Internet Explorer 10: MIA from Windows 7
While Microsoft has regularly touted the improvements in Internet Explorer 10 on Windows 8, the company has said next to nothing about the browser and Windows 7, the operating system that powers 44 percent of all Windows PCs.
Last year, when Microsoft first introduced Internet Explorer 10, it promised that the new browser would run on not only the new Windows 8's desktop mode, but also on 2009's Windows 7.
Even though the company has updated the previews of IE10 for Windows 8 six times, most recently May 31 when it shipped Windows 8 Release Preview, it stopped serving sneak peeks for Windows 7 more than a year ago.
The last preview capable of running on Windows 7 was issued June 29, 2011.
A document aimed at developers continues to state that, "When it's released, Internet Explorer 10 will be available for Windows 7, Windows 8, Windows Server 2008 R2, and Windows Server 2012."
A Microsoft spokeswoman today confirmed that the company is committed to producing a Windows 7 edition of IE10. But users want to know more, including when.
"I do have the latest Windows 8 Release Preview but I am wondering what is taking so long for IE10 to be available for testing on Windows 7," asked a user earlier this month on Microsoft's IE10 support forum.
Last November, Microsoft said it would ship beta and RC, or "release candidate," builds of IE10 for the current OS. "We will release an IE10 Beta and Release Candidate on Windows 7 prior to IE10's general availability," said a commenter labeled as "ieblog" -- presumably Microsoft itself -- in a Nov. 29, 2011, blog post by the team.
But it's not clear whether those plans are still in place: "General availability" of IE10, at least on Windows 8, is likely just four or fewer months away.
Today, Microsoft declined to comment on whether it will, in fact, deliver pre-release builds of IE10 for Windows 7 before it ships the final browser.
Users and Web developers chastised the company for not releasing previews of IE10 on Windows 7, arguing that silence hurts the browser's chances of adoption.
"You will not catch some of the bugs in IE10 that happen only on Windows 7 because no one tests it on Windows 7," said someone identified as "KS" last year in a comment on the November 2011 IE blog post. "You have been trying to not repeat your old mistakes. But that doesn't help if you make new mistakes with eyes wide open."
The biggest questions -- when does Microsoft plan to ship IE10 for Windows 7 and whether that edition will be identical, or merely similar, to the one for Windows 8's desktop -- also remain unanswered.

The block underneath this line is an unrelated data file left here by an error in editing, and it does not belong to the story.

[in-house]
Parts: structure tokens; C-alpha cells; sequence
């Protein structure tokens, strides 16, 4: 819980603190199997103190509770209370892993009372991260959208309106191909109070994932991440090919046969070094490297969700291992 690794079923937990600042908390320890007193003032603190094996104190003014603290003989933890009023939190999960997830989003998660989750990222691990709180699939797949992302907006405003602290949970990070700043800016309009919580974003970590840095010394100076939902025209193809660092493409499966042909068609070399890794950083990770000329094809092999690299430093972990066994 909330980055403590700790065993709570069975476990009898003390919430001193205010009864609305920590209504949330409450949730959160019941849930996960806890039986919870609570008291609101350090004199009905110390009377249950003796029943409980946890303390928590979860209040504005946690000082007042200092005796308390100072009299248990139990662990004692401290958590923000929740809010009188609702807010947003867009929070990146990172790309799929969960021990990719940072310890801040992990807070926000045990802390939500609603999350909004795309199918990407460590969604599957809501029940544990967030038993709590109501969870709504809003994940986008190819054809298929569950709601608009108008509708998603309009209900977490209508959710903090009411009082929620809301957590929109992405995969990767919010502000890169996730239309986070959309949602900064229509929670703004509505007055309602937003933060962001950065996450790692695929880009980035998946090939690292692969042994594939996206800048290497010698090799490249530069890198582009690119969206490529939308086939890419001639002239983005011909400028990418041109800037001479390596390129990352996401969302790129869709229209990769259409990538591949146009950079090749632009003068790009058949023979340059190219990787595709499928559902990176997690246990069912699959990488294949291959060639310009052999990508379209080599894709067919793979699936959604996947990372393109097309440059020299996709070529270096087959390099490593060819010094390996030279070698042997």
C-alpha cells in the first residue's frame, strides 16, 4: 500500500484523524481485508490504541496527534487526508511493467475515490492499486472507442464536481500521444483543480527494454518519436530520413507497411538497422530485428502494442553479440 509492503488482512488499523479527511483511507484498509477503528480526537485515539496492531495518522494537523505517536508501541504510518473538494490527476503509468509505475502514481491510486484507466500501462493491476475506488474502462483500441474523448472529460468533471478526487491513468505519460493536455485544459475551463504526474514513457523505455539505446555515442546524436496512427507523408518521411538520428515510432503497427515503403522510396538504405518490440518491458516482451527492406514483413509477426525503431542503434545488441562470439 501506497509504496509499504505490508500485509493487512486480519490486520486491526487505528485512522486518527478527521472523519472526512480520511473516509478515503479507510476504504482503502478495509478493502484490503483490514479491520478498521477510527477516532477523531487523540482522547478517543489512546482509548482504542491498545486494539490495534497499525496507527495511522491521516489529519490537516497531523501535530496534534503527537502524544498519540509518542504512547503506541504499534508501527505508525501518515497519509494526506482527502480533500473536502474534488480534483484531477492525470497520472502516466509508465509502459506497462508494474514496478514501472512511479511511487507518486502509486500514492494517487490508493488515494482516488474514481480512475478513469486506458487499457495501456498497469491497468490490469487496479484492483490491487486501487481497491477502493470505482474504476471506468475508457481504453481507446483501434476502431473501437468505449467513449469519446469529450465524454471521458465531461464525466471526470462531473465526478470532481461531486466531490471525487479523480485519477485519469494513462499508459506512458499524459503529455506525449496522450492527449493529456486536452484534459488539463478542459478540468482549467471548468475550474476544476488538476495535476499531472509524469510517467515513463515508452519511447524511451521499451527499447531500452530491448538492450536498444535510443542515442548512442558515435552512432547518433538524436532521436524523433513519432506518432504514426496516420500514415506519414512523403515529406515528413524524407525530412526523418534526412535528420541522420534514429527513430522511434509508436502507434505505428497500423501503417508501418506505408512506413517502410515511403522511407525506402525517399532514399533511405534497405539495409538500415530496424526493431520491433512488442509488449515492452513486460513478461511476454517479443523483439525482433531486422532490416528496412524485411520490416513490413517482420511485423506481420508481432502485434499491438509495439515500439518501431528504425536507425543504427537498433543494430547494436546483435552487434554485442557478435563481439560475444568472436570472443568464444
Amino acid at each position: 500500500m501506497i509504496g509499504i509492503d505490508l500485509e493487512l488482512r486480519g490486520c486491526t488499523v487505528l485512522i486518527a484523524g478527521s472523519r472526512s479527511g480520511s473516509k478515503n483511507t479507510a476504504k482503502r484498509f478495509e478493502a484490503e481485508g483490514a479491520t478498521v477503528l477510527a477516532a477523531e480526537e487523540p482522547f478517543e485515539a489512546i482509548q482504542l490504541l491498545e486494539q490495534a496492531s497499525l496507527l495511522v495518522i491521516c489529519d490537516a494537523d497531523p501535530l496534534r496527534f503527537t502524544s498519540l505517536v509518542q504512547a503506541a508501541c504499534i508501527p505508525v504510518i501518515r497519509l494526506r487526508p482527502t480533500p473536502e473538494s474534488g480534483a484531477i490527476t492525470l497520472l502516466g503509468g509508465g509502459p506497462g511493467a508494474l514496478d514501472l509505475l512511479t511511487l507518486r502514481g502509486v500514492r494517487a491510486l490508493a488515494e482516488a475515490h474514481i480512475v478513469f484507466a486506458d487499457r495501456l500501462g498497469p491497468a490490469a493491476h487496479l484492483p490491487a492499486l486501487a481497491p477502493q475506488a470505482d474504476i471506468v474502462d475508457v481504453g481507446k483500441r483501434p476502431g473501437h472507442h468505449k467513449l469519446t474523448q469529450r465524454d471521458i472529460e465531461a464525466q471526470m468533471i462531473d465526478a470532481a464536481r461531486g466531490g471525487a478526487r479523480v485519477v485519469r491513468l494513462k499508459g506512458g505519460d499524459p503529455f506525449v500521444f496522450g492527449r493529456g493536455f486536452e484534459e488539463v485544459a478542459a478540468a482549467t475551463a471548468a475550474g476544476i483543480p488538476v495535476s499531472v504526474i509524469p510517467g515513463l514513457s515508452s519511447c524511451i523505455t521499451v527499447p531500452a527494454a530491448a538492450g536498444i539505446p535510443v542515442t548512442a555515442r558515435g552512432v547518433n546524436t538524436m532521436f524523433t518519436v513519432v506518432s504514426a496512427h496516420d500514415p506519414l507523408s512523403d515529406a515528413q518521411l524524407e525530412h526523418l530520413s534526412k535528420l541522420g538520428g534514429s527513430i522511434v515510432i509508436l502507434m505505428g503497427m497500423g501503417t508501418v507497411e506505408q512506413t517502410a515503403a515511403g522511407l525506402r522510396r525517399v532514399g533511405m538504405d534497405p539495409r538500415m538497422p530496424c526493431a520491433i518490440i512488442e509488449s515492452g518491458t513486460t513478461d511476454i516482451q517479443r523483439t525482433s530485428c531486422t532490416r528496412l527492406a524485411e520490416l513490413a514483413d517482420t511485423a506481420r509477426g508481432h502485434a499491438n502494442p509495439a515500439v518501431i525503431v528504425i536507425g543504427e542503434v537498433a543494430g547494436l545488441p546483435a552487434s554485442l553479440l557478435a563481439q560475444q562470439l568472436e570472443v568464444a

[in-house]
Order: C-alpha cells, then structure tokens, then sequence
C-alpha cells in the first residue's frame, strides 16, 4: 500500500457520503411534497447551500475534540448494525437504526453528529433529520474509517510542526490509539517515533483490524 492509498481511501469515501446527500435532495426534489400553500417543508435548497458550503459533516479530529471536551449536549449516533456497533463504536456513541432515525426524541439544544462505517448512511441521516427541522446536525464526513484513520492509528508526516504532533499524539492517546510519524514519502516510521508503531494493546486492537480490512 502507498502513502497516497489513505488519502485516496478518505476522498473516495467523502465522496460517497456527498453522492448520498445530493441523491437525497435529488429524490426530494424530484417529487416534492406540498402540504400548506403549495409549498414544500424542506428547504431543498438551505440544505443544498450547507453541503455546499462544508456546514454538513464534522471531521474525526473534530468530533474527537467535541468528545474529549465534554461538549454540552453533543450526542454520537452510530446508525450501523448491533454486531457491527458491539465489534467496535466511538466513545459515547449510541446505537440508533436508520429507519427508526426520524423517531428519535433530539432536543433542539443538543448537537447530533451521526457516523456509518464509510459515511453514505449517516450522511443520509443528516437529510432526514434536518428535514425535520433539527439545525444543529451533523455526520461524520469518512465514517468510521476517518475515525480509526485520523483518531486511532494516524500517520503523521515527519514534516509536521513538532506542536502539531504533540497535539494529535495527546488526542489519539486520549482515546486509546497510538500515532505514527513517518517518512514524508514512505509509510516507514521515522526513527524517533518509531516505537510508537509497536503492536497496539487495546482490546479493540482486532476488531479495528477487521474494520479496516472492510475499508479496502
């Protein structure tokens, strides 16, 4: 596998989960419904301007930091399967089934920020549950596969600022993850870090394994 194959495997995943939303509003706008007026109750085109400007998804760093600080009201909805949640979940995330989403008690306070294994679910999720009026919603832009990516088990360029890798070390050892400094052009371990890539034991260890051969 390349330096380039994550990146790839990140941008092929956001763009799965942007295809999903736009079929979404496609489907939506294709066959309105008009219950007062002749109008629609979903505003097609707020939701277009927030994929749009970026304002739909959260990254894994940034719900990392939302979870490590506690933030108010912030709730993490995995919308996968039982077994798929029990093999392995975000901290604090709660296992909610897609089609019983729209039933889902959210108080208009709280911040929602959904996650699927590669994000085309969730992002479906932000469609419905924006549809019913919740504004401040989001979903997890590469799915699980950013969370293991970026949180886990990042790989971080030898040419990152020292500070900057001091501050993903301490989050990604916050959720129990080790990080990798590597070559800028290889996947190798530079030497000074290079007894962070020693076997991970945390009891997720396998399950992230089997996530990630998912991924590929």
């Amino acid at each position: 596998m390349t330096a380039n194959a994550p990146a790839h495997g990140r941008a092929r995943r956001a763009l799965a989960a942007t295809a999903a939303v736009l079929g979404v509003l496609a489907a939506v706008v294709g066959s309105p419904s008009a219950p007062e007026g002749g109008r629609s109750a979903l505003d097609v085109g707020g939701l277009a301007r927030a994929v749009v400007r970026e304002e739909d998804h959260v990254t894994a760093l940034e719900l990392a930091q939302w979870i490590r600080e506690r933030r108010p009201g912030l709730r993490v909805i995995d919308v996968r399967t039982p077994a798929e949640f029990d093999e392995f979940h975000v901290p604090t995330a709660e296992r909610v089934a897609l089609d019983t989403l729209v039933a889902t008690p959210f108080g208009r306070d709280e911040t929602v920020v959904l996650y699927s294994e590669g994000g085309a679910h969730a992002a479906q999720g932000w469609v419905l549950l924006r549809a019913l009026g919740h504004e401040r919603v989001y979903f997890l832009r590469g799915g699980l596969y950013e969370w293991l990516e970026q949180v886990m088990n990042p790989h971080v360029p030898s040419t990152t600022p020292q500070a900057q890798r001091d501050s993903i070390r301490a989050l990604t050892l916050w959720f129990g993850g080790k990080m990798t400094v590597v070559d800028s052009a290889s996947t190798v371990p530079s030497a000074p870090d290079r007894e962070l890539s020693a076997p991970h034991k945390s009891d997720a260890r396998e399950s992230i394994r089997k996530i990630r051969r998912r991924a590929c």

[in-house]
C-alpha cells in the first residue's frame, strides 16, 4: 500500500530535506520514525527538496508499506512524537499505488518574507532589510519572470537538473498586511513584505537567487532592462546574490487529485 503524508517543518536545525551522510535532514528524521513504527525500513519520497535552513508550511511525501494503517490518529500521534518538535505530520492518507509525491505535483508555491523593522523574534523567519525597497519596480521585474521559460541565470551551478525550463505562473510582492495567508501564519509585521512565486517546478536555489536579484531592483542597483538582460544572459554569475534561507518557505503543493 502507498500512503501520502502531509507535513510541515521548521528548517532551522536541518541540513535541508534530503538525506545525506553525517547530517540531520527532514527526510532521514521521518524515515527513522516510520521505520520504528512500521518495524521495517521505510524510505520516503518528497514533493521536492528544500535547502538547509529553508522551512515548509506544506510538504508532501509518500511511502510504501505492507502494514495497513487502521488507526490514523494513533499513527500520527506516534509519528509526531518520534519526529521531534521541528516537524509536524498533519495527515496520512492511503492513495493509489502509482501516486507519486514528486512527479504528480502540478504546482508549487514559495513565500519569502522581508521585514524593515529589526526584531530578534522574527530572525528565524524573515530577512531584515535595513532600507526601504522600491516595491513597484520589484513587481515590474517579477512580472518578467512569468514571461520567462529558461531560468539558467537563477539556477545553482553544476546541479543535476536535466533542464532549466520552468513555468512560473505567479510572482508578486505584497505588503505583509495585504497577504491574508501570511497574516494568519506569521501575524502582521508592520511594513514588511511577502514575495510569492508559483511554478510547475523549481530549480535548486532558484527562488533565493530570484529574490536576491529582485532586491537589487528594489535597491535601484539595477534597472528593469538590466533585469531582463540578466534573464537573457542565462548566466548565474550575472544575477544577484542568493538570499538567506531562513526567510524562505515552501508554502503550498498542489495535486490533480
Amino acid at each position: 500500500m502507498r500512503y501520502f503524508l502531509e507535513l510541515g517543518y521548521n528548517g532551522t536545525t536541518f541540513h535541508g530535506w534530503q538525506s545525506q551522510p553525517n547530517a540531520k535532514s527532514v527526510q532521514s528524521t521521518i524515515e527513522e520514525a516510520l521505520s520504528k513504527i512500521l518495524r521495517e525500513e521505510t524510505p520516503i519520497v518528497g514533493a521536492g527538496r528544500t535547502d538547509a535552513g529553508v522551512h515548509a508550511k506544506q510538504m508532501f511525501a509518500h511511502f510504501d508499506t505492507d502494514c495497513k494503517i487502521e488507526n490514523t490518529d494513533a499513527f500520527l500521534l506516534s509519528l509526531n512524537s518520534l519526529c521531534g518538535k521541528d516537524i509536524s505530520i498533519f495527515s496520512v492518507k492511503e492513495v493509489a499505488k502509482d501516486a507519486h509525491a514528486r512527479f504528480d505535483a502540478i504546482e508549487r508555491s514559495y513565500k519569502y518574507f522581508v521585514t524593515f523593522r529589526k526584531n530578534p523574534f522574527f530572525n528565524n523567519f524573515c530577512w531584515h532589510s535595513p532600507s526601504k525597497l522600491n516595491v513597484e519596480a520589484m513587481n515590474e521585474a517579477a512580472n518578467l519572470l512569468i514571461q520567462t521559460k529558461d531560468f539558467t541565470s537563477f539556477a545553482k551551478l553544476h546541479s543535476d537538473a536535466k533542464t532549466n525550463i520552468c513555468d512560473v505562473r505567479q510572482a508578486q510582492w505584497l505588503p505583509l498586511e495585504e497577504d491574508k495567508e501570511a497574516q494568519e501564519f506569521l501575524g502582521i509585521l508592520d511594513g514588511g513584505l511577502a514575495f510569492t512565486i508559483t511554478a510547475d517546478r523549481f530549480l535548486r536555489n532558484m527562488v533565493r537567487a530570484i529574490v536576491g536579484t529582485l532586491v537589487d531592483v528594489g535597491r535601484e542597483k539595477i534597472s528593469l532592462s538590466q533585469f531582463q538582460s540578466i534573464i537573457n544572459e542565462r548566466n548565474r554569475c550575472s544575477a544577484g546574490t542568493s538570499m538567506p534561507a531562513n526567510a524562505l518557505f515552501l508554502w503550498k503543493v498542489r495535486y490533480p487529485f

Some have speculated that IE10 won't appear on Windows 7 until Microsoft ships the second service pack, or SP2, for the operating system. Based on the track record of Windows XP and Vista, Windows 7 SP2 is nearly overdue: Microsoft delivered SP2 for Windows XP just over three years after that edition's launch, and Vista SP2 two years and three months after Vista's debut. Windows 7 launched in October 2009.
Microsoft today also declined to comment when asked how IE10 would be issued to Windows 7 customers.
That question is important: Last December, Microsoft announced it would automatically upgrade IE so that users ran the newest version suitable for their copy of Windows. Under the plan, Windows XP users still on IE6 or IE7 would be updated to IE8, while Windows Vista or Windows 7 users running IE7 or IE8 would be pushed to IE9.
Previously, Microsoft had always asked users for their permission before upgrading IE from one version to the next, even if Windows' automatic updates was enabled. If Microsoft applies that new practice to IE10 and Windows 7, it could automatically upgrade IE8 and IE9 on that OS to IE10 without informing users.
When asked whether the "silent upgrade" would apply to IE10 on Windows 7, and if so, whether it would do so at the launch of the new browser or at some later date, the Microsoft spokeswoman used the company's usual "no comment" phrasing of: "We have no information to share."
The absence of IE10 on Windows 7 makes moot analysts' predictions last year that Microsoft was moving toward an annual release cycle for the browser. They came to that conclusion after Microsoft announced IE10 just weeks after the March 2011 release of IE9.
"They don't want to be in the three- or even two-year cycle," Al Hilwa, an analyst with IDC, said in an interview at the time, referring to the 29 months between IE7 and IE8, and the 24 months between IE8 and IE9. "They got the memo on that. It doesn't work for browsers, or for any piece of software for that matter."
If Windows 8 ships in October, as most experts expect, the span between IE9 and IE10 would be approximately 19 months.
The desktop edition of IE10 will run only on Windows 7, Windows 8, Server 2008 R2 and Server 2012. Windows Vista, the 2007 operating system that never really caught on with users, cannot run IE10, and instead will be stuck at IE9, just as Windows XP can run no version newer than IE8.
Microsoft was the first browser maker to drop Vista from the support list of a new browser, just as it was the first -- and so far, only -- vendor to abandon Windows XP.
The company may not care about Vista: The 2007 OS powered just 7 percent of all Windows PCs that went online last month, according to Web metrics company Net Applications.
Gregg Keizer covers Microsoft, security issues, Apple, Web browsers and general technology breaking news for Computerworld. Follow Gregg on Twitter at @gkeizer, on Google+ or subscribe to Gregg's RSS feed. His email address is email@example.com.
Read more about browsers in Computerworld's Browsers Topic Center.